"I have a liking for the sun." This is the motto Louise Harra uses to headline her Twitter account. Indeed, the Northern Irish-born astrophysicist has devoted her entire research life to our central star. For three years now, the astrophysicist has been the head of the 'Physical-Meteorological Observatory Davos' (PMOD), a research institution rich in tradition for the exploration of the sun and the exact determination of solar radiation.
On the day of our conversation, it is gloomy in Davos. The sky is overcast, winter is on its way. Even though the Davos sun does not always shine, there were good reasons to build a research facility for measuring solar radiation up here, 1560 metres above sea level, in 1907. "We have significantly more sunny days than in the cities of the Mittelland. At our altitude we have clear skies, which are very important for the work of our institute," says Louise Harra. "The fact that it also snows here from time to time and that the sun disappears early behind the mountain tops are things we can live with well."
The original standard for solar radiation
The institute Louise Harra is talking about is the 'Physical-Meteorological Observatory Davos' (PMOD). Harra has headed the facility, housed in a former school building, since 2019, and around 60 scientific and technical experts work here. One of their central tasks is to measure solar radiation so precisely that this measurement can be used as the original standard. To do this, they use an observation instrument consisting of six meteorological radiation measuring instruments (cavity pyrheliometers). With this so-called 'World Standard Group', solar radiation has been measured in Davos since 1971 on behalf of the World Meteorological Organisation in order to calibrate solar measuring instruments worldwide and thus make their measurements comparable. Thanks to this mandate, the PMOD also bears the name 'World Radiation Center'/WRC.
The measurements of the PMOD/WRC are of central importance for weather research including forecasts, but also for the global solar industry. The Davos precision measurements also play an important role in maintaining quality standards in global climate monitoring programmes. These programmes are based, among other things, on long-term observations. Meanwhile, the Davos Research Institute has measurement series spanning over a hundred years.
Expert on solar flares and solar wind
In her personal research, Louise Harra focuses on the sun itself, or more precisely: on the processes that take place in the sun's atmosphere. One focus is solar flares, i.e. rapid discharges of enormous amounts of energy on the surface of the sun. A second field of research is the solar wind, the particle beam of protons and electrons emitted by the sun. Louise Harra conducts basic research. But the results also have practical significance, for example in describing space weather. This refers to weather-like phenomena that are caused in space and near the Earth by solar wind and cosmic rays and which, in the worst case, can affect flight operations or technical equipment of industrial and electricity companies on Earth. "Our forecasts for space weather today are still as rudimentary as the forecasts for Earth weather 50 years ago. Solar research is helping us to improve them," says Harra.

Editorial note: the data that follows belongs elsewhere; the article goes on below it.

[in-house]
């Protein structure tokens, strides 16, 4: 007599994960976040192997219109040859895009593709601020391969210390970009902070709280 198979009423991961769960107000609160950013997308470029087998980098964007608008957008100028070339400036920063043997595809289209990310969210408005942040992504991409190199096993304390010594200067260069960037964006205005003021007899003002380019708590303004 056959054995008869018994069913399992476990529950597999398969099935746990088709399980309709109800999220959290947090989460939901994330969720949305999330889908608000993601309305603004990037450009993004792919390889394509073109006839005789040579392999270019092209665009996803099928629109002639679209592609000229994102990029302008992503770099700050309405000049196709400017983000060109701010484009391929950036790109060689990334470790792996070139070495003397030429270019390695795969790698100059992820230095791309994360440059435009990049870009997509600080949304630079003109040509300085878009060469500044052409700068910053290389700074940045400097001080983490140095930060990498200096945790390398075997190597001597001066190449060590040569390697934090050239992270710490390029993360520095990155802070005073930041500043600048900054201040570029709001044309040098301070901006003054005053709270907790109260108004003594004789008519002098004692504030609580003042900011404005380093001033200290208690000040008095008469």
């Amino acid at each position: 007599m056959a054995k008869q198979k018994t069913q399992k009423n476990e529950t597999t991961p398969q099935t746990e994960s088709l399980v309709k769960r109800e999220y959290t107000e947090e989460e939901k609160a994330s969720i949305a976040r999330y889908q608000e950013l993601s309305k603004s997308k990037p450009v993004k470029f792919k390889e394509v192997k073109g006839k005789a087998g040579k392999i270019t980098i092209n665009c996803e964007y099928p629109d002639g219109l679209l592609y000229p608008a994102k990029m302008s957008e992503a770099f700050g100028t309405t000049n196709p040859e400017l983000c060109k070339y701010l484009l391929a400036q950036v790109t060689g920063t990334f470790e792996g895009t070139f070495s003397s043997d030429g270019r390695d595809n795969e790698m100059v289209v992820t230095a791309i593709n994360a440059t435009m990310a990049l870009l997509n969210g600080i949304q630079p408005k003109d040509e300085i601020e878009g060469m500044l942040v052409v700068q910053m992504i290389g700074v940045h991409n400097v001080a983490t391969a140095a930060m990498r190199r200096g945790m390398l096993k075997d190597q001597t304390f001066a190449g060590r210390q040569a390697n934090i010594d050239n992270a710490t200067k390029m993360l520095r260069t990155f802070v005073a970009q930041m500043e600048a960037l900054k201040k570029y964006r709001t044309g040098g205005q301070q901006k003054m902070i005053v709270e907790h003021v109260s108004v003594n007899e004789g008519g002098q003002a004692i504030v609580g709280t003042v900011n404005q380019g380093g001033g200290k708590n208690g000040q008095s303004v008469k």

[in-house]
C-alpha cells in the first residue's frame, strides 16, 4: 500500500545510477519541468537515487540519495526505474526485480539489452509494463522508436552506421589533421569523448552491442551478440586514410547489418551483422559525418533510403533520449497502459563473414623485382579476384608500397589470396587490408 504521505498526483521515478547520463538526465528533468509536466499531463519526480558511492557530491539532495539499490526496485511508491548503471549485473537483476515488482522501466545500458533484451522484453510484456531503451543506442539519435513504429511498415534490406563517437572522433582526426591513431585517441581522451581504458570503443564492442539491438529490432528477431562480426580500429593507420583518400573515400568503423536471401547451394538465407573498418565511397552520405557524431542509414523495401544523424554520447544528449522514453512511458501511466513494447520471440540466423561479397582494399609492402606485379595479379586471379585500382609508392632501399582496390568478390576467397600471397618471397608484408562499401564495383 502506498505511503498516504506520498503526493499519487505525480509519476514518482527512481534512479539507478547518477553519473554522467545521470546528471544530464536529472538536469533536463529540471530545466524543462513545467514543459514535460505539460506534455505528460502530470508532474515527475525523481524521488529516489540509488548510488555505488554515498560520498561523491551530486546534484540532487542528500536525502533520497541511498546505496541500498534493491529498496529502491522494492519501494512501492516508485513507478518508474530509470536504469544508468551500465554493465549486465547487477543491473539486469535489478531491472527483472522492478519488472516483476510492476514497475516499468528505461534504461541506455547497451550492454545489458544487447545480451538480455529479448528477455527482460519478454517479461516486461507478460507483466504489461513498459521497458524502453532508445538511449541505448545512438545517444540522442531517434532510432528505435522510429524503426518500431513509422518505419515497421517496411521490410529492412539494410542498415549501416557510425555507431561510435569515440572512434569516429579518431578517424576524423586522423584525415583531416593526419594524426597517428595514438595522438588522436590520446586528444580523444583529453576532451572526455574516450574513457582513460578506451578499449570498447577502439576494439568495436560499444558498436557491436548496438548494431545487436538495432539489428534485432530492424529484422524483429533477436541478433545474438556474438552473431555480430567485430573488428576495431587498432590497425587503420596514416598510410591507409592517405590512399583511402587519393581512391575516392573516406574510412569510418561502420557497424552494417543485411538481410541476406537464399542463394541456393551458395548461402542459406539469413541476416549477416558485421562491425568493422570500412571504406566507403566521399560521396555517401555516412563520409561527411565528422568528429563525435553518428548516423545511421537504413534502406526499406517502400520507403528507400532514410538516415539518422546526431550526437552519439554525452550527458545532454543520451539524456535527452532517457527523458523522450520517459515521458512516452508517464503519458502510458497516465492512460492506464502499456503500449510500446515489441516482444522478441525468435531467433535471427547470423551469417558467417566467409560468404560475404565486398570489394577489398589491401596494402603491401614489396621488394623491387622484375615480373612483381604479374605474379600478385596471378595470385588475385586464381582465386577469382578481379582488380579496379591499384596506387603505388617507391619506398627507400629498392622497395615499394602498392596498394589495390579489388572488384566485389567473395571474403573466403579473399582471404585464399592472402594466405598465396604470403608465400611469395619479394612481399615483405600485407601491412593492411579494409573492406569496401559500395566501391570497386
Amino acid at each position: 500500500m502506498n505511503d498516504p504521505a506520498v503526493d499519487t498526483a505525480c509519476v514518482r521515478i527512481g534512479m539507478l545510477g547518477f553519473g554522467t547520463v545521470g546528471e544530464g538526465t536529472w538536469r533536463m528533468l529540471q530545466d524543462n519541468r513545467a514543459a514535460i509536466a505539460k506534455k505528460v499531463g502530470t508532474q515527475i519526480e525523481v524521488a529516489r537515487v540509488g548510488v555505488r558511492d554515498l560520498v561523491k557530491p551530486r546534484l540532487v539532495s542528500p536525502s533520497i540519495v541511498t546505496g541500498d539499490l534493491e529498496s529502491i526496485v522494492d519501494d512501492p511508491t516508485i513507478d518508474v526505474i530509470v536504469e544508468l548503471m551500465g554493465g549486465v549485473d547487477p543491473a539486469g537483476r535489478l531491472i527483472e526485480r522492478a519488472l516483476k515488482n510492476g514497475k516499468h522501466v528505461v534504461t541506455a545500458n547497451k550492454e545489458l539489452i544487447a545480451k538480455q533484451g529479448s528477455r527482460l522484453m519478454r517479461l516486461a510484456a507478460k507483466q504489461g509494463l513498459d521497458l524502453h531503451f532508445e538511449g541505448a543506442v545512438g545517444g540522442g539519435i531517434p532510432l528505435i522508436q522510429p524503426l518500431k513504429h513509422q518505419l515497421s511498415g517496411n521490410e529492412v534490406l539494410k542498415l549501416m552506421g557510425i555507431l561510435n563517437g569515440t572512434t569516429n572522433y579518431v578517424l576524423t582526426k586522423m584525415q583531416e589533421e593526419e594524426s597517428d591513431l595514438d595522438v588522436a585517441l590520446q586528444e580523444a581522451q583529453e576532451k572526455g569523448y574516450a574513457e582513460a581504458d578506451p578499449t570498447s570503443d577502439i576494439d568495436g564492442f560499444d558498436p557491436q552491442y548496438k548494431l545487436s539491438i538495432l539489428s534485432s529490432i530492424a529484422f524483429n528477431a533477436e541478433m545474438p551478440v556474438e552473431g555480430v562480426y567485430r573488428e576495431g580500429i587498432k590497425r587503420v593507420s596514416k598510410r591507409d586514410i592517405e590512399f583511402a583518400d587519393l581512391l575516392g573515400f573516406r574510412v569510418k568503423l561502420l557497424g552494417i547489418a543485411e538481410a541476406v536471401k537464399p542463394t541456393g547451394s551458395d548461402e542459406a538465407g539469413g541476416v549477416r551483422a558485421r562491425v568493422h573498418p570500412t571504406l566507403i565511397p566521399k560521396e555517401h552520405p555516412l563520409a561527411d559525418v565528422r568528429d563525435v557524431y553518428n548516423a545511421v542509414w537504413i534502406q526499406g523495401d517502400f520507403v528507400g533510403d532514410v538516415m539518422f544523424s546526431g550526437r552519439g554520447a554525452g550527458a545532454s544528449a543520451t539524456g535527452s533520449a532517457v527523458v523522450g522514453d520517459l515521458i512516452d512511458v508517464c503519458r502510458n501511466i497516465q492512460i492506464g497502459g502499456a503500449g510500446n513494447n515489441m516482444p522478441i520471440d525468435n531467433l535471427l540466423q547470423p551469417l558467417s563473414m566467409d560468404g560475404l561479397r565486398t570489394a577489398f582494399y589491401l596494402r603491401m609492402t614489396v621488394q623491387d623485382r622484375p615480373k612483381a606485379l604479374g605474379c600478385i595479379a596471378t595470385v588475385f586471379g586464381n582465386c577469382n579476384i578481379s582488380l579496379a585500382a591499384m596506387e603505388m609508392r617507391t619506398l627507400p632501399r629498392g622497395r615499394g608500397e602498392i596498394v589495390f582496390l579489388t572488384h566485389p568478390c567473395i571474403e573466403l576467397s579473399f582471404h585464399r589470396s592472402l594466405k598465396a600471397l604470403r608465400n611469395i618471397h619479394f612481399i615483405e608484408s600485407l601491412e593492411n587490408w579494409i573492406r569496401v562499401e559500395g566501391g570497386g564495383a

Today, the exploration of the sun is mainly done by spacecraft. Space probes equipped with measuring devices approach the sun as far as possible. There they record the data, which are later evaluated and interpreted on Earth. After completing her PhD at the University of Belfast, Louise Harra went to Japan and worked in a team of scientists for the satellite-based Yohkoh space telescope, which took several million X-ray images of the Sun from 1991 to 2001. In 1995, she moved to England to the University of Birmingham, from where she works for the SOHO solar and heliospheric observatory, among others. The European Space Agency (ESA) mission, launched in 1995, continues to this day. The PMOD/WRC is involved in one of SOHO's measuring instruments, which observes the variability of solar radiation. Later Harra moved to University College London. She worked there for about 20 years and was involved in various space missions during that time.
Promoting diverse research teams
"Before I came to PMOD/WRC three years ago, I was all about space," says Louise Harra with a smile. "Now I do solar research from Davos, which brings my research down to earth, if you will." In February 2020, her last business trip before the Corona pandemic took her to the launch of the Solar Orbiter space probe, which aims to find out what causes the solar wind. In addition to research, Louise Harra now has other commitments: She teaches as a professor of solar astrophysics at ETH Zurich. In addition, she is the administrative director of a PMOD/WRC. In doing so, she is also confronted with the gender issue. "I prefer to talk about 'diversity' rather than 'gender'," says the institute director, "Diversity advances research." To ensure diversity in the research teams, Harra says there is no need for positive discrimination. What is important is flexible working conditions for all employees, depending on their family situation. "With us, the best application gets a chance, regardless of gender." Today, female scientists prevail thanks to their competence, she says, referring to her last job in London. There, she says, she was the only woman in her research group in 1995, and when she left in 2019, it was an equal mix of men and women.
Author: Benedikt Vogel
Portrait #10 of Women in science in the fields of MAP (2021/22)